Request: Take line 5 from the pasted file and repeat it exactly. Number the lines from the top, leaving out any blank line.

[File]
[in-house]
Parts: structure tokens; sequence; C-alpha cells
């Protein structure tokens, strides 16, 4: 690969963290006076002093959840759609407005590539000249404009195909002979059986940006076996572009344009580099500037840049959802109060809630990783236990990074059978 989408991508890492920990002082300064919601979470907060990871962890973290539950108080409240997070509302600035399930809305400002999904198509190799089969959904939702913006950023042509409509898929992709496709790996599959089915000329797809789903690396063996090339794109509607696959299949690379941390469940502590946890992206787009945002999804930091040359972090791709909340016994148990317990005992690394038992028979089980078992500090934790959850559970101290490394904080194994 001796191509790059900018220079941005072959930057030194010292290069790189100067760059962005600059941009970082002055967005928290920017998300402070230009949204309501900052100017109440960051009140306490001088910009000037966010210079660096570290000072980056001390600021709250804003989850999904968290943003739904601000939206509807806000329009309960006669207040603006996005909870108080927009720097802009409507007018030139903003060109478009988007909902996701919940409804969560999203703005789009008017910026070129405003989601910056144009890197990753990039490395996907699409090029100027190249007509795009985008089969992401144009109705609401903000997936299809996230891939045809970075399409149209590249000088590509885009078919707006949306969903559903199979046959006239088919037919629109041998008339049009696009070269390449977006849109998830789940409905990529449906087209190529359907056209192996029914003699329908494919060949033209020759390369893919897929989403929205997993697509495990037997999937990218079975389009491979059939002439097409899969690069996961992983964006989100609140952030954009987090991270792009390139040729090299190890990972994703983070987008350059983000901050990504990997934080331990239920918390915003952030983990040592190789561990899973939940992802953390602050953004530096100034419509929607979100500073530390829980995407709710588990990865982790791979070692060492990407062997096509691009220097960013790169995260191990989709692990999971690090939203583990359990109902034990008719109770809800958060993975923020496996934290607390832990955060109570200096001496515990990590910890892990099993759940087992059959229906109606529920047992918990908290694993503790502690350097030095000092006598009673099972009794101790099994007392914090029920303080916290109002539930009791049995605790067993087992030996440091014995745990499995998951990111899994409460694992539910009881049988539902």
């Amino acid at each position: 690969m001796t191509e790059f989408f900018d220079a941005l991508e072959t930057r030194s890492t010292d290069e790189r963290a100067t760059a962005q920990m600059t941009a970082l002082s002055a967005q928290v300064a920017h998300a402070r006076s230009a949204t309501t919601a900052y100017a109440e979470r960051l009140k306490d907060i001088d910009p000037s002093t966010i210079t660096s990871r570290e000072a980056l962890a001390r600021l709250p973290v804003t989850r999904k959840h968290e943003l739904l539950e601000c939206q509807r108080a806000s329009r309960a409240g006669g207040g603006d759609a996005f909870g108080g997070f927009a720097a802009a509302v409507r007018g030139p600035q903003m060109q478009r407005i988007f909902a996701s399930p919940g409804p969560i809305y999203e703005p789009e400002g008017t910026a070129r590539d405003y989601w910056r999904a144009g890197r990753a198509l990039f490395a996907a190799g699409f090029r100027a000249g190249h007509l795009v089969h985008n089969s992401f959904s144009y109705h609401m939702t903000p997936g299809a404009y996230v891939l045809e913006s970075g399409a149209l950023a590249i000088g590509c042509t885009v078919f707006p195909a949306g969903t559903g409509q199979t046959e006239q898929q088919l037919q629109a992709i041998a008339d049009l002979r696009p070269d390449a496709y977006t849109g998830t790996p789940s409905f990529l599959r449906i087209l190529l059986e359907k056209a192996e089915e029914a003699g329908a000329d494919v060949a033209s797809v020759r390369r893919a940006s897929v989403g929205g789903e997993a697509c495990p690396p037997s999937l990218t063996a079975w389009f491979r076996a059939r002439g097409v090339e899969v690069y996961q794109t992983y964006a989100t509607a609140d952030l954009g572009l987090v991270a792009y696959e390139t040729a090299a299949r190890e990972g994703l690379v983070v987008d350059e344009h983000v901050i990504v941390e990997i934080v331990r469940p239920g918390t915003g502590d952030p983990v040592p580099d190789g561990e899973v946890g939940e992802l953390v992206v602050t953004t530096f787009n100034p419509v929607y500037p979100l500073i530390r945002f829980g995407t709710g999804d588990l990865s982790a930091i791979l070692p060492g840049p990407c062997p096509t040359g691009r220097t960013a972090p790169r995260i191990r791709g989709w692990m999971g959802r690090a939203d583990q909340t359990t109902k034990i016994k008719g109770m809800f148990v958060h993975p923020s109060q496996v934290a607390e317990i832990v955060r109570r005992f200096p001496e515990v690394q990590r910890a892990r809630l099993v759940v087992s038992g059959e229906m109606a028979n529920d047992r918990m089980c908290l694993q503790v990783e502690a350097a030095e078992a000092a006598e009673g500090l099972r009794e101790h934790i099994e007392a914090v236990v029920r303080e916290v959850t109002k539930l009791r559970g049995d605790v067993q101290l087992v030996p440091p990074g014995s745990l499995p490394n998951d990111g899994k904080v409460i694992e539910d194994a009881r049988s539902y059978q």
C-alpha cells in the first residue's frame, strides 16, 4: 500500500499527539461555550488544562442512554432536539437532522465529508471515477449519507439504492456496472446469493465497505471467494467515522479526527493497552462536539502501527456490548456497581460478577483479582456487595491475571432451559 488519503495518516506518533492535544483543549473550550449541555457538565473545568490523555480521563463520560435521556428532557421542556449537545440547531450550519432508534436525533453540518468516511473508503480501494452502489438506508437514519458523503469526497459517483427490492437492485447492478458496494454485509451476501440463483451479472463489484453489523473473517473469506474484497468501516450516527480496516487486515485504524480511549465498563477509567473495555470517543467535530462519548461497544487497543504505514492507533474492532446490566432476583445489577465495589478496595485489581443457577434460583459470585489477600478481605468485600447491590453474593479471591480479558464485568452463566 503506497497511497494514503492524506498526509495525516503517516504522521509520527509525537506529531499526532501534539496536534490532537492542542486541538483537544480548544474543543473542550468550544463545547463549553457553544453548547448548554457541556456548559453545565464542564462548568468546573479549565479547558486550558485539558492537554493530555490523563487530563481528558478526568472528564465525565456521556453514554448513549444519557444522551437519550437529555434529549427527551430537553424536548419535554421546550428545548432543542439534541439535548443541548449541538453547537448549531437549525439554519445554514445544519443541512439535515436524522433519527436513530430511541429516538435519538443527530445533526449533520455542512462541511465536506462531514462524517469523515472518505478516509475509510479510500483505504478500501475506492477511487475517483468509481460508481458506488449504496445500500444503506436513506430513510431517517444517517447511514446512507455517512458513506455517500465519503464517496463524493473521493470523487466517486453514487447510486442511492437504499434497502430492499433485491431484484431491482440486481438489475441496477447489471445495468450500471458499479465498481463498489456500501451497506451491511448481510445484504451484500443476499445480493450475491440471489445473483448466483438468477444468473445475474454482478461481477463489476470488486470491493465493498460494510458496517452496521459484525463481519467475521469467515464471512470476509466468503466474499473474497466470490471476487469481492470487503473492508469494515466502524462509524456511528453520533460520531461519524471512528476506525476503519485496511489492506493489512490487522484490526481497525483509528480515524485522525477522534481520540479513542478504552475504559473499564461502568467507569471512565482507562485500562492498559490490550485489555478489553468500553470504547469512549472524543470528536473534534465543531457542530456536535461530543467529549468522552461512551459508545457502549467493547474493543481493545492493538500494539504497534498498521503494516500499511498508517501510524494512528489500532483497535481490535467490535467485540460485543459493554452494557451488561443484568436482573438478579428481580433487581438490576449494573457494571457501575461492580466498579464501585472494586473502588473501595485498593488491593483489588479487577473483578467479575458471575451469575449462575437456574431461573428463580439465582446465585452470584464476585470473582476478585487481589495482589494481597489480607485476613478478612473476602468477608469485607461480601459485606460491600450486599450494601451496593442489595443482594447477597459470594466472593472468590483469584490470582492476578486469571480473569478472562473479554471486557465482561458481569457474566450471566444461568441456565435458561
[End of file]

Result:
C-alpha cells in the first residue's frame, strides 16, 4: 500500500499527539461555550488544562442512554432536539437532522465529508471515477449519507439504492456496472446469493465497505471467494467515522479526527493497552462536539502501527456490548456497581460478577483479582456487595491475571432451559 488519503495518516506518533492535544483543549473550550449541555457538565473545568490523555480521563463520560435521556428532557421542556449537545440547531450550519432508534436525533453540518468516511473508503480501494452502489438506508437514519458523503469526497459517483427490492437492485447492478458496494454485509451476501440463483451479472463489484453489523473473517473469506474484497468501516450516527480496516487486515485504524480511549465498563477509567473495555470517543467535530462519548461497544487497543504505514492507533474492532446490566432476583445489577465495589478496595485489581443457577434460583459470585489477600478481605468485600447491590453474593479471591480479558464485568452463566 503506497497511497494514503492524506498526509495525516503517516504522521509520527509525537506529531499526532501534539496536534490532537492542542486541538483537544480548544474543543473542550468550544463545547463549553457553544453548547448548554457541556456548559453545565464542564462548568468546573479549565479547558486550558485539558492537554493530555490523563487530563481528558478526568472528564465525565456521556453514554448513549444519557444522551437519550437529555434529549427527551430537553424536548419535554421546550428545548432543542439534541439535548443541548449541538453547537448549531437549525439554519445554514445544519443541512439535515436524522433519527436513530430511541429516538435519538443527530445533526449533520455542512462541511465536506462531514462524517469523515472518505478516509475509510479510500483505504478500501475506492477511487475517483468509481460508481458506488449504496445500500444503506436513506430513510431517517444517517447511514446512507455517512458513506455517500465519503464517496463524493473521493470523487466517486453514487447510486442511492437504499434497502430492499433485491431484484431491482440486481438489475441496477447489471445495468450500471458499479465498481463498489456500501451497506451491511448481510445484504451484500443476499445480493450475491440471489445473483448466483438468477444468473445475474454482478461481477463489476470488486470491493465493498460494510458496517452496521459484525463481519467475521469467515464471512470476509466468503466474499473474497466470490471476487469481492470487503473492508469494515466502524462509524456511528453520533460520531461519524471512528476506525476503519485496511489492506493489512490487522484490526481497525483509528480515524485522525477522534481520540479513542478504552475504559473499564461502568467507569471512565482507562485500562492498559490490550485489555478489553468500553470504547469512549472524543470528536473534534465543531457542530456536535461530543467529549468522552461512551459508545457502549467493547474493543481493545492493538500494539504497534498498521503494516500499511498508517501510524494512528489500532483497535481490535467490535467485540460485543459493554452494557451488561443484568436482573438478579428481580433487581438490576449494573457494571457501575461492580466498579464501585472494586473502588473501595485498593488491593483489588479487577473483578467479575458471575451469575449462575437456574431461573428463580439465582446465585452470584464476585470473582476478585487481589495482589494481597489480607485476613478478612473476602468477608469485607461480601459485606460491600450486599450494601451496593442489595443482594447477597459470594466472593472468590483469584490470582492476578486469571480473569478472562473479554471486557465482561458481569457474566450471566444461568441456565435458561